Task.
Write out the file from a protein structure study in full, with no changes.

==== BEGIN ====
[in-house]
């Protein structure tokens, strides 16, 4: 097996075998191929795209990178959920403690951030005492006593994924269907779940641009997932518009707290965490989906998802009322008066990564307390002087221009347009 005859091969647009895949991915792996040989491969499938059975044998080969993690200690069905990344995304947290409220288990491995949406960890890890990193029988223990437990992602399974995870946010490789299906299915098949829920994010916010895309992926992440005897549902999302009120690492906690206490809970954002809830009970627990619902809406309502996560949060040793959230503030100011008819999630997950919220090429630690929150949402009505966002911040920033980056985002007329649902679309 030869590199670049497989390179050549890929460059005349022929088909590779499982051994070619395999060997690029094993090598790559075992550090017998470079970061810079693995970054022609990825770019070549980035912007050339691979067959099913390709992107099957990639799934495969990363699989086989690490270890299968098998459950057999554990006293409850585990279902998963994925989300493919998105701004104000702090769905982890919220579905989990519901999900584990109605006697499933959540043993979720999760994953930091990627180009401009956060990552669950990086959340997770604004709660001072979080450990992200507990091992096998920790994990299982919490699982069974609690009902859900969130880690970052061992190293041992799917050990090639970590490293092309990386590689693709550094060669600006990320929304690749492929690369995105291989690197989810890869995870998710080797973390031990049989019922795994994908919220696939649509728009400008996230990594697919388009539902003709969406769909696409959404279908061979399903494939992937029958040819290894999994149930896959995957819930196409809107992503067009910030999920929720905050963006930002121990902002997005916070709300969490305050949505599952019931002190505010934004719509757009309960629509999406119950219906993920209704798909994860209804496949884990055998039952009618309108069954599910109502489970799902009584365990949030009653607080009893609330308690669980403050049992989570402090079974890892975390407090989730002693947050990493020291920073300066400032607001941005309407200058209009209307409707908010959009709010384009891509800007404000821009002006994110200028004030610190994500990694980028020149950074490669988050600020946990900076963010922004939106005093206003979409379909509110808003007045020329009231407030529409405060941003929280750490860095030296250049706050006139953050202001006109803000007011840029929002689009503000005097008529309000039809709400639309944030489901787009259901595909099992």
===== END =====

[in-house]
């Protein structure tokens, strides 16, 4: 097996075998191929795209990178959920403690951030005492006593994924269907779940641009997932518009707290965490989906998802009322008066990564307390002087221009347009 005859091969647009895949991915792996040989491969499938059975044998080969993690200690069905990344995304947290409220288990491995949406960890890890990193029988223990437990992602399974995870946010490789299906299915098949829920994010916010895309992926992440005897549902999302009120690492906690206490809970954002809830009970627990619902809406309502996560949060040793959230503030100011008819999630997950919220090429630690929150949402009505966002911040920033980056985002007329649902679309 030869590199670049497989390179050549890929460059005349022929088909590779499982051994070619395999060997690029094993090598790559075992550090017998470079970061810079693995970054022609990825770019070549980035912007050339691979067959099913390709992107099957990639799934495969990363699989086989690490270890299968098998459950057999554990006293409850585990279902998963994925989300493919998105701004104000702090769905982890919220579905989990519901999900584990109605006697499933959540043993979720999760994953930091990627180009401009956060990552669950990086959340997770604004709660001072979080450990992200507990091992096998920790994990299982919490699982069974609690009902859900969130880690970052061992190293041992799917050990090639970590490293092309990386590689693709550094060669600006990320929304690749492929690369995105291989690197989810890869995870998710080797973390031990049989019922795994994908919220696939649509728009400008996230990594697919388009539902003709969406769909696409959404279908061979399903494939992937029958040819290894999994149930896959995957819930196409809107992503067009910030999920929720905050963006930002121990902002997005916070709300969490305050949505599952019931002190505010934004719509757009309960629509999406119950219906993920209704798909994860209804496949884990055998039952009618309108069954599910109502489970799902009584365990949030009653607080009893609330308690669980403050049992989570402090079974890892975390407090989730002693947050990493020291920073300066400032607001941005309407200058209009209307409707908010959009709010384009891509800007404000821009002006994110200028004030610190994500990694980028020149950074490669988050600020946990900076963010922004939106005093206003979409379909509110808003007045020329009231407030529409405060941003929280750490860095030296250049706050006139953050202001006109803000007011840029929002689009503000005097008529309000039809709400639309944030489901787009259901595909099992």